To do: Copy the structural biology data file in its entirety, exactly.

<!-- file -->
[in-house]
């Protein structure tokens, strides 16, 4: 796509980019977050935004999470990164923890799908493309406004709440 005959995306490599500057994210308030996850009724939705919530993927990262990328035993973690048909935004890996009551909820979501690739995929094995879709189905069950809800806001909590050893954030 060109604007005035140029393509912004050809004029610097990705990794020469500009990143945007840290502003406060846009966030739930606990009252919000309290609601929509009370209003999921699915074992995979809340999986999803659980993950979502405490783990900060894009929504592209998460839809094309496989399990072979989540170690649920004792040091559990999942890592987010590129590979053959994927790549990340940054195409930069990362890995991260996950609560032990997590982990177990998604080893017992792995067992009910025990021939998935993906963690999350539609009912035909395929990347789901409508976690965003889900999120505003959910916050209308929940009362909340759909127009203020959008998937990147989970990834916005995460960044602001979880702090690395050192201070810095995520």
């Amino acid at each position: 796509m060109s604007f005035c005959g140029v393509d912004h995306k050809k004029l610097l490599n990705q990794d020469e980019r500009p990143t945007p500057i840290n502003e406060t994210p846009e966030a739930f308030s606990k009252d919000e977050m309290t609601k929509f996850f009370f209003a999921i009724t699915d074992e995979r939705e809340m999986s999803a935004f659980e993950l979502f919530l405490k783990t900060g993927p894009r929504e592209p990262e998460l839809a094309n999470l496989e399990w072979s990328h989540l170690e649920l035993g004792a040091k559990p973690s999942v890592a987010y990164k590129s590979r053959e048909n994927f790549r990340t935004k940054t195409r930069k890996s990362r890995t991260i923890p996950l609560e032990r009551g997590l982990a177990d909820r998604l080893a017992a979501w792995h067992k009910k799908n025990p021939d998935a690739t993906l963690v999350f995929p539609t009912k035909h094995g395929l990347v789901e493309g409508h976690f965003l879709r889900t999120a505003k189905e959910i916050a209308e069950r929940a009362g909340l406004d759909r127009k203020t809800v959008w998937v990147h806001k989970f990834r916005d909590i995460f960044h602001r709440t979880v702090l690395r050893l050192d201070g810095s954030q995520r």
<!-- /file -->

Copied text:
[in-house]
């Protein structure tokens, strides 16, 4: 796509980019977050935004999470990164923890799908493309406004709440 005959995306490599500057994210308030996850009724939705919530993927990262990328035993973690048909935004890996009551909820979501690739995929094995879709189905069950809800806001909590050893954030 060109604007005035140029393509912004050809004029610097990705990794020469500009990143945007840290502003406060846009966030739930606990009252919000309290609601929509009370209003999921699915074992995979809340999986999803659980993950979502405490783990900060894009929504592209998460839809094309496989399990072979989540170690649920004792040091559990999942890592987010590129590979053959994927790549990340940054195409930069990362890995991260996950609560032990997590982990177990998604080893017992792995067992009910025990021939998935993906963690999350539609009912035909395929990347789901409508976690965003889900999120505003959910916050209308929940009362909340759909127009203020959008998937990147989970990834916005995460960044602001979880702090690395050192201070810095995520």
């Amino acid at each position: 796509m060109s604007f005035c005959g140029v393509d912004h995306k050809k004029l610097l490599n990705q990794d020469e980019r500009p990143t945007p500057i840290n502003e406060t994210p846009e966030a739930f308030s606990k009252d919000e977050m309290t609601k929509f996850f009370f209003a999921i009724t699915d074992e995979r939705e809340m999986s999803a935004f659980e993950l979502f919530l405490k783990t900060g993927p894009r929504e592209p990262e998460l839809a094309n999470l496989e399990w072979s990328h989540l170690e649920l035993g004792a040091k559990p973690s999942v890592a987010y990164k590129s590979r053959e048909n994927f790549r990340t935004k940054t195409r930069k890996s990362r890995t991260i923890p996950l609560e032990r009551g997590l982990a177990d909820r998604l080893a017992a979501w792995h067992k009910k799908n025990p021939d998935a690739t993906l963690v999350f995929p539609t009912k035909h094995g395929l990347v789901e493309g409508h976690f965003l879709r889900t999120a505003k189905e959910i916050a209308e069950r929940a009362g909340l406004d759909r127009k203020t809800v959008w998937v990147h806001k989970f990834r916005d909590i995460f960044h602001r709440t979880v702090l690395r050893l050192d201070g810095s954030q995520r």